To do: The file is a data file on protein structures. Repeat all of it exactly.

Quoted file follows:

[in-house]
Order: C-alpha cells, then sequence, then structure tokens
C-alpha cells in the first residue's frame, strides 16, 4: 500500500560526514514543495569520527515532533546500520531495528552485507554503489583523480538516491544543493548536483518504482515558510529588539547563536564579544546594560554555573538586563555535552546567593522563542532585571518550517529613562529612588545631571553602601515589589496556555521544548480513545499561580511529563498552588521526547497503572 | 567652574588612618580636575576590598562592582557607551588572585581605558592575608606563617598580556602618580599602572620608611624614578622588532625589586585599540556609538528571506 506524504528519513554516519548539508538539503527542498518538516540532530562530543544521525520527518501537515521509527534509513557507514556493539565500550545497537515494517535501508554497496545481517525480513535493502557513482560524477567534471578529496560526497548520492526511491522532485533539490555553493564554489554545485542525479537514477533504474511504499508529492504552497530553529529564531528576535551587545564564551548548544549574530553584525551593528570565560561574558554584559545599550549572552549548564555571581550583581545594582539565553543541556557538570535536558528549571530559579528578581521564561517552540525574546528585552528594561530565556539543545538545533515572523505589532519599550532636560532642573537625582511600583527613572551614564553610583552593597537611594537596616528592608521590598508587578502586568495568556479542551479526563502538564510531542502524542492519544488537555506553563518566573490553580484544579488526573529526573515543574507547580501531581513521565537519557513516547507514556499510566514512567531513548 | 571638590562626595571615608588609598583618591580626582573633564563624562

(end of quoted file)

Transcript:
[in-house]
Order: C-alpha cells, then sequence, then structure tokens
C-alpha cells in the first residue's frame, strides 16, 4: 500500500560526514514543495569520527515532533546500520531495528552485507554503489583523480538516491544543493548536483518504482515558510529588539547563536564579544546594560554555573538586563555535552546567593522563542532585571518550517529613562529612588545631571553602601515589589496556555521544548480513545499561580511529563498552588521526547497503572 | 567652574588612618580636575576590598562592582557607551588572585581605558592575608606563617598580556602618580599602572620608611624614578622588532625589586585599540556609538528571506 506524504528519513554516519548539508538539503527542498518538516540532530562530543544521525520527518501537515521509527534509513557507514556493539565500550545497537515494517535501508554497496545481517525480513535493502557513482560524477567534471578529496560526497548520492526511491522532485533539490555553493564554489554545485542525479537514477533504474511504499508529492504552497530553529529564531528576535551587545564564551548548544549574530553584525551593528570565560561574558554584559545599550549572552549548564555571581550583581545594582539565553543541556557538570535536558528549571530559579528578581521564561517552540525574546528585552528594561530565556539543545538545533515572523505589532519599550532636560532642573537625582511600583527613572551614564553610583552593597537611594537596616528592608521590598508587578502586568495568556479542551479526563502538564510531542502524542492519544488537555506553563518566573490553580484544579488526573529526573515543574507547580501531581513521565537519557513516547507514556499510566514512567531513548 | 571638590562626595571615608588609598583618591580626582573633564563624562